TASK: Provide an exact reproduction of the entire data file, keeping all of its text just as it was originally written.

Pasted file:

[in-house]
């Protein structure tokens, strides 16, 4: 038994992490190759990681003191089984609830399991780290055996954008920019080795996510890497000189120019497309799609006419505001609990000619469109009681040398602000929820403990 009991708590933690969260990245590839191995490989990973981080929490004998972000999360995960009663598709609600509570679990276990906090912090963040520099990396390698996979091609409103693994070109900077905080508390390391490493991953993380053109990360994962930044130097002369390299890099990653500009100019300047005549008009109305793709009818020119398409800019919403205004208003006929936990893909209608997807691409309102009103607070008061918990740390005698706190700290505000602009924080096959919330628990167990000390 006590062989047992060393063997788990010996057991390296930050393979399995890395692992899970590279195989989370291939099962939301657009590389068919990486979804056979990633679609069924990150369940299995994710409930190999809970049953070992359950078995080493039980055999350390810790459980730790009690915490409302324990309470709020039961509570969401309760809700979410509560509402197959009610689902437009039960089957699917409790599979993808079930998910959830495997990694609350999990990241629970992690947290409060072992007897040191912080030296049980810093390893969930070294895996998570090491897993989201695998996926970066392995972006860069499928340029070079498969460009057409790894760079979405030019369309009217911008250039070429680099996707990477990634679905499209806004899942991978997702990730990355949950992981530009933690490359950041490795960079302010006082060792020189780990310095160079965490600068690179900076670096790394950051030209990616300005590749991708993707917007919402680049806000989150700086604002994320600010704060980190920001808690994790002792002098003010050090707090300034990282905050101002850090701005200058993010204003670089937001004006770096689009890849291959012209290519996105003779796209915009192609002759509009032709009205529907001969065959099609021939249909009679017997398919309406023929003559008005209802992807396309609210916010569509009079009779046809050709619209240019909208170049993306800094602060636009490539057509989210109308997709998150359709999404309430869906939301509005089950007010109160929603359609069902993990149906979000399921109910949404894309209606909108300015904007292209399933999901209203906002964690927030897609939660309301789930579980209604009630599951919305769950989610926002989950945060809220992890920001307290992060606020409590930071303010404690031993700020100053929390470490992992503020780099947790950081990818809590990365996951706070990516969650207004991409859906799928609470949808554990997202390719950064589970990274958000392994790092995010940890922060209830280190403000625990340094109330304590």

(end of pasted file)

[in-house]
């Protein structure tokens, strides 16, 4: 038994992490190759990681003191089984609830399991780290055996954008920019080795996510890497000189120019497309799609006419505001609990000619469109009681040398602000929820403990 009991708590933690969260990245590839191995490989990973981080929490004998972000999360995960009663598709609600509570679990276990906090912090963040520099990396390698996979091609409103693994070109900077905080508390390391490493991953993380053109990360994962930044130097002369390299890099990653500009100019300047005549008009109305793709009818020119398409800019919403205004208003006929936990893909209608997807691409309102009103607070008061918990740390005698706190700290505000602009924080096959919330628990167990000390 006590062989047992060393063997788990010996057991390296930050393979399995890395692992899970590279195989989370291939099962939301657009590389068919990486979804056979990633679609069924990150369940299995994710409930190999809970049953070992359950078995080493039980055999350390810790459980730790009690915490409302324990309470709020039961509570969401309760809700979410509560509402197959009610689902437009039960089957699917409790599979993808079930998910959830495997990694609350999990990241629970992690947290409060072992007897040191912080030296049980810093390893969930070294895996998570090491897993989201695998996926970066392995972006860069499928340029070079498969460009057409790894760079979405030019369309009217911008250039070429680099996707990477990634679905499209806004899942991978997702990730990355949950992981530009933690490359950041490795960079302010006082060792020189780990310095160079965490600068690179900076670096790394950051030209990616300005590749991708993707917007919402680049806000989150700086604002994320600010704060980190920001808690994790002792002098003010050090707090300034990282905050101002850090701005200058993010204003670089937001004006770096689009890849291959012209290519996105003779796209915009192609002759509009032709009205529907001969065959099609021939249909009679017997398919309406023929003559008005209802992807396309609210916010569509009079009779046809050709619209240019909208170049993306800094602060636009490539057509989210109308997709998150359709999404309430869906939301509005089950007010109160929603359609069902993990149906979000399921109910949404894309209606909108300015904007292209399933999901209203906002964690927030897609939660309301789930579980209604009630599951919305769950989610926002989950945060809220992890920001307290992060606020409590930071303010404690031993700020100053929390470490992992503020780099947790950081990818809590990365996951706070990516969650207004991409859906799928609470949808554990997202390719950064589970990274958000392994790092995010940890922060209830280190403000625990340094109330304590």